• Return from death: If killed (0hp), will regenerate and fight again in 2d6 rounds.
  • Fire: Cannot regenerate damage from fire. The only way to permanently kill a troll.
  • Fear of fire: Morale 8 when attacked with fire.

AC: 2                                        XP: 1,725
HD: 8d8+4                               Alignment: CN (50%), CG (30%), CE (20%)
Move: 30                                  Treasure: 13 (0)
Attacks: 1 bite + 2 claws / 1 weapon
Damage: 1d6 each / 1d8
Abilities: Strength +1, Dexterity -1


Monday, March 25, 2019

Monstrous Mondays: Lady Midday

One of my favorite games is Leagues of Adventure along with the Leagues of Gothic Horror setting.   It is a Ubiquity power game and it gives me the same feeling I get from Cinematic Unisystem.  So I was quite pleased to see three more books are coming out for it;  Guides to Faeries, Hags, and Walking Dead.

I'll post more about this later in the week, but today I wanted to update a monster I have used in the past, but have not featured here before.  Since I am on a Basic-era kick, let's do stats for Basic D&D (esp. as presented by Blumeholme and B/X Essentials) and Ubiquity.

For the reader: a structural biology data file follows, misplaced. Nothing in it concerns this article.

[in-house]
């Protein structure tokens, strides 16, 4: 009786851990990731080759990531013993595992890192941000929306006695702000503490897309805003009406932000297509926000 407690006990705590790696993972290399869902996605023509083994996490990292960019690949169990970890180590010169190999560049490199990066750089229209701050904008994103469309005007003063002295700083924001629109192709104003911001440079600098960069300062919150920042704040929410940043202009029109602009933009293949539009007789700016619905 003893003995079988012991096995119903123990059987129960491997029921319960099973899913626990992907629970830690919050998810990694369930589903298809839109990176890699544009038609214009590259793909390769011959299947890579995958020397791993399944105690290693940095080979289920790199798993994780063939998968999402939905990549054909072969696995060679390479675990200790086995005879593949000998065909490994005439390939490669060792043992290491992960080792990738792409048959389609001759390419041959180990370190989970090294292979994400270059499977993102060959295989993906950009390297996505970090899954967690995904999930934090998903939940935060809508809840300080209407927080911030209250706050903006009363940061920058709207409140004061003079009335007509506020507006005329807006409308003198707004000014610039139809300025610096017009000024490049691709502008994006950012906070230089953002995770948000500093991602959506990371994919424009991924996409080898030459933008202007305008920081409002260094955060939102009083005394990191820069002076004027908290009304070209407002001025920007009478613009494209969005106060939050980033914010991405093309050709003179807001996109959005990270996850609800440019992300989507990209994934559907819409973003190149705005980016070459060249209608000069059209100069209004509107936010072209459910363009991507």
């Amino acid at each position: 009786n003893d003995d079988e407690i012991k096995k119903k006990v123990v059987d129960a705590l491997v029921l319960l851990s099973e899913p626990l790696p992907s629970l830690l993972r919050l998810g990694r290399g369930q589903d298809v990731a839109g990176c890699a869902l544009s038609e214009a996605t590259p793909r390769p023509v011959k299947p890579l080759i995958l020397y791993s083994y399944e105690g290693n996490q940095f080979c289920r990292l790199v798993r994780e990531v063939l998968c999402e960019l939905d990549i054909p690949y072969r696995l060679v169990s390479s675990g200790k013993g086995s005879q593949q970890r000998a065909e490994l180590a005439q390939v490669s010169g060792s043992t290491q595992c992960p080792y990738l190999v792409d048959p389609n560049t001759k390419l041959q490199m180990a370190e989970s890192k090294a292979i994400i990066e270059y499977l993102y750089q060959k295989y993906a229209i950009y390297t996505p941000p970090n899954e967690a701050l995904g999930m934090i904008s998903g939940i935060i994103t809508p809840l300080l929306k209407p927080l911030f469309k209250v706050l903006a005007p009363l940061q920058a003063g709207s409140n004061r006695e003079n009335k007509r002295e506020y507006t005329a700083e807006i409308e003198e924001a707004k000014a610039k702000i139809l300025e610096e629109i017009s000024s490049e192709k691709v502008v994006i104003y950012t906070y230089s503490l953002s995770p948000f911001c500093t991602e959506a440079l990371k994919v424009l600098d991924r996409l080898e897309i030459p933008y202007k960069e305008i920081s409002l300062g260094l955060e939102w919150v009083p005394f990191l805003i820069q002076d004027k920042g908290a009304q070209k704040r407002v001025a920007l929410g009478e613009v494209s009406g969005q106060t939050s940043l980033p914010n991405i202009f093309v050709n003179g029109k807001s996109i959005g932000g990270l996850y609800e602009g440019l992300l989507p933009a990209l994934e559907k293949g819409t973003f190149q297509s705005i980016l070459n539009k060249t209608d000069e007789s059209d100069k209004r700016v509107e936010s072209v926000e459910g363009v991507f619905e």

Poludnitsa, Lady Midday


The Poludnitsa or Poludnica, also known as Lady Miday, is a relative of the more common Hag races. She is a creature of faerie (like all hags).  Unlike the more common hags, Lady Midday is very beautiful, unearthly so, and is only encountered on midday on hot summer days (thus her name). She appears as a very tall, beautiful pale woman with long white hair wearing a long white dress. Though it is said her true form is that a sundried corpse.

She will often appear in the middle of fields of wheat, barley or rye carrying a large set of antique looking shears or a scythe.  She will stop to ask anyone working in the field a question. If they fail to answer to it or answer incorrectly she will cut off their heads with the shears.
She is also known to kidnap girls under the age of 12 to take them back to her lair where she teaches them witchcraft if she doesn't eat them first.
Those she doesn't kill she can curse with madness or the "Heat Sickness".  Those that are not treated will die.

Poludnitsa lives in vast underground complexes, filled with ovens and roaring fires. Her captured slaves fulfill her wishes, roasting sheep and baking bread for her, all day long. Poludnitsa exits her underground lair only during sunlight hours. She usually perches in the immediate vicinity of her lair, waiting for unwary travelers to pass.